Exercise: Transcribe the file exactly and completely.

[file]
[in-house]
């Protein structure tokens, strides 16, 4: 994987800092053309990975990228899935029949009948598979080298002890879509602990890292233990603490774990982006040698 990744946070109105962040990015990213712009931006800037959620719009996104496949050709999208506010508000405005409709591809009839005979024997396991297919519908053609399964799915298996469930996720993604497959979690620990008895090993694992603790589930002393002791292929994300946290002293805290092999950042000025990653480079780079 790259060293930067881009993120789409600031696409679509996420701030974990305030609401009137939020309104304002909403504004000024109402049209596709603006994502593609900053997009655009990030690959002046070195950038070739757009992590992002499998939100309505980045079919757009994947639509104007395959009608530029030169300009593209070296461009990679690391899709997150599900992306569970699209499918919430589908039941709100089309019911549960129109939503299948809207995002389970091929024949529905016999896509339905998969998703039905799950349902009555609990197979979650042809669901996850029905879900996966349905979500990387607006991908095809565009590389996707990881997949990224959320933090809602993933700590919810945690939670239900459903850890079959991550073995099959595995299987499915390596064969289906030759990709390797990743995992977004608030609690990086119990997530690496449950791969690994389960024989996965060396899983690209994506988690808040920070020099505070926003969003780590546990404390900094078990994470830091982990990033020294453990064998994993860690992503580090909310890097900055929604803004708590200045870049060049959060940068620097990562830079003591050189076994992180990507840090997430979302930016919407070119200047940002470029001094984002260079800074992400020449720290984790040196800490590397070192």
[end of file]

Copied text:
[in-house]
């Protein structure tokens, strides 16, 4: 994987800092053309990975990228899935029949009948598979080298002890879509602990890292233990603490774990982006040698 990744946070109105962040990015990213712009931006800037959620719009996104496949050709999208506010508000405005409709591809009839005979024997396991297919519908053609399964799915298996469930996720993604497959979690620990008895090993694992603790589930002393002791292929994300946290002293805290092999950042000025990653480079780079 790259060293930067881009993120789409600031696409679509996420701030974990305030609401009137939020309104304002909403504004000024109402049209596709603006994502593609900053997009655009990030690959002046070195950038070739757009992590992002499998939100309505980045079919757009994947639509104007395959009608530029030169300009593209070296461009990679690391899709997150599900992306569970699209499918919430589908039941709100089309019911549960129109939503299948809207995002389970091929024949529905016999896509339905998969998703039905799950349902009555609990197979979650042809669901996850029905879900996966349905979500990387607006991908095809565009590389996707990881997949990224959320933090809602993933700590919810945690939670239900459903850890079959991550073995099959595995299987499915390596064969289906030759990709390797990743995992977004608030609690990086119990997530690496449950791969690994389960024989996965060396899983690209994506988690808040920070020099505070926003969003780590546990404390900094078990994470830091982990990033020294453990064998994993860690992503580090909310890097900055929604803004708590200045870049060049959060940068620097990562830079003591050189076994992180990507840090997430979302930016919407070119200047940002470029001094984002260079800074992400020449720290984790040196800490590397070192």